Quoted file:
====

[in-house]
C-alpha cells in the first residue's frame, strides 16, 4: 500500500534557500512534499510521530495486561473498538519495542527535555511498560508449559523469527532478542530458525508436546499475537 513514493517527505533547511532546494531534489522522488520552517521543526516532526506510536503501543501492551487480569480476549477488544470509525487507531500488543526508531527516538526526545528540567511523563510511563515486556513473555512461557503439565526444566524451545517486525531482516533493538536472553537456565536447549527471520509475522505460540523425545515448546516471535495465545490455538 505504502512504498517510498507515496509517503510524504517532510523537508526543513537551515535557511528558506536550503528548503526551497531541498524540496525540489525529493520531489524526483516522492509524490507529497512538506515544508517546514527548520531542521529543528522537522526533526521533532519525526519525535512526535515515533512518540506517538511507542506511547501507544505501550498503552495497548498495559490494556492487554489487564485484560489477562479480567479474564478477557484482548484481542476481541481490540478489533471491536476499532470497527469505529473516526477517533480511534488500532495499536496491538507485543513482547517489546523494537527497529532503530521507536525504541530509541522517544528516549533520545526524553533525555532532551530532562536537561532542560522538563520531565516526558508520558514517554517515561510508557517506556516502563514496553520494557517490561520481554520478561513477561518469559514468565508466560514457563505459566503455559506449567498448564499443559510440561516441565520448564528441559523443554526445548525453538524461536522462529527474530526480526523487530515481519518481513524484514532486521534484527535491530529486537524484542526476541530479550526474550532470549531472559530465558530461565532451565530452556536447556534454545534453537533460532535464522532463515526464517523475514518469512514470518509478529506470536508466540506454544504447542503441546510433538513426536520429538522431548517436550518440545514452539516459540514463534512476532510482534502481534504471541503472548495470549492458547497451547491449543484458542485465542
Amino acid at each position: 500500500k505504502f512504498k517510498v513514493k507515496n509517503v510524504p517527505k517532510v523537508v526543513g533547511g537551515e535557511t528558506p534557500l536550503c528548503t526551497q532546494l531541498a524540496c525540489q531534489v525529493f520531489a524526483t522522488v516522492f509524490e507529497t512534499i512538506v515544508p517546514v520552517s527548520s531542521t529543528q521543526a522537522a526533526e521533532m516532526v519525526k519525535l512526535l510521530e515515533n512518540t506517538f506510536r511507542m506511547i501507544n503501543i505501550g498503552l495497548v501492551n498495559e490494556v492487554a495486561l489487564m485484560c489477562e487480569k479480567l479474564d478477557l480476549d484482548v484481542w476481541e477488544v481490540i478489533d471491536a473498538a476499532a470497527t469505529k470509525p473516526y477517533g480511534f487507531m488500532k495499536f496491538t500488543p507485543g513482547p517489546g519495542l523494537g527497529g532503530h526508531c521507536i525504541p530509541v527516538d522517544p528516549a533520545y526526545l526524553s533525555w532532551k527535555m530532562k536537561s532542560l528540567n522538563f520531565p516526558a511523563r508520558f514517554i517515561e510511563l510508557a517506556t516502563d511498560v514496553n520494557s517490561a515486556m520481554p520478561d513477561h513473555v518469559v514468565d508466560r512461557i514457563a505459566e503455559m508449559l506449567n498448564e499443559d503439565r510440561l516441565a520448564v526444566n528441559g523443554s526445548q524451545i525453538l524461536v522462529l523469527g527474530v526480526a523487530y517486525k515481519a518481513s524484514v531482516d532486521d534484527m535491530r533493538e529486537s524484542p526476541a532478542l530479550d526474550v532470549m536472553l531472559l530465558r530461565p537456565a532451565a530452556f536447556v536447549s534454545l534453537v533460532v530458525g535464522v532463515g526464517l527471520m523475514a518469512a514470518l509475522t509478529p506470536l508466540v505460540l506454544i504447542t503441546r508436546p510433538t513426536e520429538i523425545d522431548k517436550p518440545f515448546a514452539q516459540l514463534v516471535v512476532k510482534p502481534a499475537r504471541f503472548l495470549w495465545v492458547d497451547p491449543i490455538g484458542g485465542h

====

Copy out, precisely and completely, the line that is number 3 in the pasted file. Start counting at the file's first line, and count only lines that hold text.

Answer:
Amino acid at each position: 500500500k505504502f512504498k517510498v513514493k507515496n509517503v510524504p517527505k517532510v523537508v526543513g533547511g537551515e535557511t528558506p534557500l536550503c528548503t526551497q532546494l531541498a524540496c525540489q531534489v525529493f520531489a524526483t522522488v516522492f509524490e507529497t512534499i512538506v515544508p517546514v520552517s527548520s531542521t529543528q521543526a522537522a526533526e521533532m516532526v519525526k519525535l512526535l510521530e515515533n512518540t506517538f506510536r511507542m506511547i501507544n503501543i505501550g498503552l495497548v501492551n498495559e490494556v492487554a495486561l489487564m485484560c489477562e487480569k479480567l479474564d478477557l480476549d484482548v484481542w476481541e477488544v481490540i478489533d471491536a473498538a476499532a470497527t469505529k470509525p473516526y477517533g480511534f487507531m488500532k495499536f496491538t500488543p507485543g513482547p517489546g519495542l523494537g527497529g532503530h526508531c521507536i525504541p530509541v527516538d522517544p528516549a533520545y526526545l526524553s533525555w532532551k527535555m530532562k536537561s532542560l528540567n522538563f520531565p516526558a511523563r508520558f514517554i517515561e510511563l510508557a517506556t516502563d511498560v514496553n520494557s517490561a515486556m520481554p520478561d513477561h513473555v518469559v514468565d508466560r512461557i514457563a505459566e503455559m508449559l506449567n498448564e499443559d503439565r510440561l516441565a520448564v526444566n528441559g523443554s526445548q524451545i525453538l524461536v522462529l523469527g527474530v526480526a523487530y517486525k515481519a518481513s524484514v531482516d532486521d534484527m535491530r533493538e529486537s524484542p526476541a532478542l530479550d526474550v532470549m536472553l531472559l530465558r530461565p537456565a532451565a530452556f536447556v536447549s534454545l534453537v533460532v530458525g535464522v532463515g526464517l527471520m523475514a518469512a514470518l509475522t509478529p506470536l508466540v505460540l506454544i504447542t503441546r508436546p510433538t513426536e520429538i523425545d522431548k517436550p518440545f515448546a514452539q516459540l514463534v516471535v512476532k510482534p502481534a499475537r504471541f503472548l495470549w495465545v492458547d497451547p491449543i490455538g484458542g485465542h